During a meeting with lawmakers, Bataineh of Jordan’s Water Authority said that the megaproject will “ensure the country’s water stability until 2040.”

The water ministry announced that the AAWDC, once completed, will generate 130 million cubic meters of water each year.

Launching the project’s first phase in February 2020, the government said that the AAWDC will be implemented on a build-operate-transfer basis and will provide a sustainable water resource for future generations in all parts of the kingdom.

The government said at the time that the strategic scheme is part of the Jordan’s efforts to adapt to climate change, dwindling water resources and population growth.

Additional water from Israel

On Oct. 12, Jordan signed an agreement with Israel to purchase an additional 50 million cubic meters of water outside the framework of the peace agreement and what it stipulates in regard to water quantities.

The additional water Israel will provide will come from the Sea of Galilee.

The water ministry issued a statement at the time, quoting an unnamed source who said that the agreement was signed following a meeting in Amman of technical committees from both sides.

The agreement “was proof that we want good neighborly relations,” Karine Elharrar, Israel’s minister of infrastructure, energy and water resources, told Israeli media.

Jordan and Israel in July said that they had reached a deal under which the latter will sell an additional 50 million cubic meters of water annually to the kingdom following a meeting between the foreign ministers of both countries.


Iraqi-Kurdish woman first named victim of Channel tragedy 

Iraqi-Kurdish woman first named victim of Channel tragedy 
Updated 9 sec ago

Iraqi-Kurdish woman first named victim of Channel tragedy 

Iraqi-Kurdish woman first named victim of Channel tragedy 
  • Maryam Nuri Mohamed Amin was messaging UK-based fiance when dinghy began to sink
  • 27 people died while attempting perilous journey from French coast to UK

LONDON: A Kurdish woman from northern Iraq has been named as the first identified victim of this week’s mass drowning in the English Channel.

Maryam Nuri Mohamed Amin, 24, was messaging her UK-based fiance when the dinghy she was traveling on began to sink on Wednesday.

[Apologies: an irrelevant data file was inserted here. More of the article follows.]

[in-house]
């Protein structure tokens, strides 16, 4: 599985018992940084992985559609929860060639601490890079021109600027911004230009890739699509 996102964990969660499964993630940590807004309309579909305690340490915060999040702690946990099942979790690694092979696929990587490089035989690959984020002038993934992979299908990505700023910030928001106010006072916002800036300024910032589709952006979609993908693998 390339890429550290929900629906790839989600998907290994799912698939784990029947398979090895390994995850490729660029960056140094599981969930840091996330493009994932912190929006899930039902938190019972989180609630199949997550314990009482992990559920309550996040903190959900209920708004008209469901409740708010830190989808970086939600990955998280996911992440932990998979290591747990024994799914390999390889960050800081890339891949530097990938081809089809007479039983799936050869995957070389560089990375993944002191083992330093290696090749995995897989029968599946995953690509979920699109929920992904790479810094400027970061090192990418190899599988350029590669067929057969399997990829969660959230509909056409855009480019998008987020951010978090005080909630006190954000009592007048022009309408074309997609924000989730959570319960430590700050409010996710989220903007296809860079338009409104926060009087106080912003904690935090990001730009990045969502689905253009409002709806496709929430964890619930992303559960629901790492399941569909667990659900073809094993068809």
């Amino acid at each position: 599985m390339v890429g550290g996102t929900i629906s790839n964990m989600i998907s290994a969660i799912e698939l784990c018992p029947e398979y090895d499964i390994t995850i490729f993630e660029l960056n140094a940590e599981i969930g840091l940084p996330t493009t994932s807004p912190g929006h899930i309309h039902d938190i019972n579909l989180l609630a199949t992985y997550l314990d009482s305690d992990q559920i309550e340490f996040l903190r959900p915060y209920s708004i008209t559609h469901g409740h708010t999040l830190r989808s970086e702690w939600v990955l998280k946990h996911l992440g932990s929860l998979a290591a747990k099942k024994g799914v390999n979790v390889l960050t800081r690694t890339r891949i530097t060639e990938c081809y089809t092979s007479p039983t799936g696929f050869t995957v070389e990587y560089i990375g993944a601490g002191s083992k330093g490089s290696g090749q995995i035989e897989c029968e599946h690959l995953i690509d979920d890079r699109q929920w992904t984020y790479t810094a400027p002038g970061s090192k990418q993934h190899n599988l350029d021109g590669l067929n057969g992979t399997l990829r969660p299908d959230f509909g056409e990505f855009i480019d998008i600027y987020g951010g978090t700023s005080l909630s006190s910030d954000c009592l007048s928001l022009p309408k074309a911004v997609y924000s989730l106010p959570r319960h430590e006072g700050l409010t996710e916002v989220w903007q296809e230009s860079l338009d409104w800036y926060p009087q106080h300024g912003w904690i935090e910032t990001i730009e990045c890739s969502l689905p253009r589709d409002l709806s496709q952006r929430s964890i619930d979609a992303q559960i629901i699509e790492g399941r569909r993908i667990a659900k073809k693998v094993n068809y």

She was one of 27 people who died while attempting the perilous journey from the French coast to Britain, which has claimed dozens of lives this year.

Her fiance told the BBC that she tried to reassure him that they would be rescued while they were sinking, but she perished along with 26 others. Just two passengers survived. 

There were 17 male casualties, six women — one of whom was pregnant — and three children. 

The two survivors, a Somali and an Iraqi, have been discharged from a French hospital and are expected to be questioned about the incident.

Amin had attempted the journey with a female relative, both hoping to join family in Britain.

She was messaging her fiance on social media app Snapchat moments before the dinghy began to capsize. 

She hailed from Souran, a town in northeast Iraqi Kurdistan. Her family are awaiting the return of her body for a funeral.

A relative said: “Her story is the same as everyone else — she was looking for a better life. One of her uncles was one of the people closest to me. He cared for us when my father was a political prisoner. But the family have had such a tragic life.”


President faces another test as Algerians vote

President faces another test as Algerians vote
Updated 27 November 2021

President faces another test as Algerians vote

President faces another test as Algerians vote
  • Saturday’s poll will be the third vote in the country under Tebboune, who has vowed to reform state institutions inherited from Bouteflika

ALGIERS: Algerians vote on Saturday in local elections seen as key in President Abdelmadjid Tebboune’s push to turn the page on the two-decade rule of late president Abdelaziz Bouteflika.
But despite official campaigns urging Algerians to “make their mark,” the vote for municipal and provincial councils has sparked little public interest.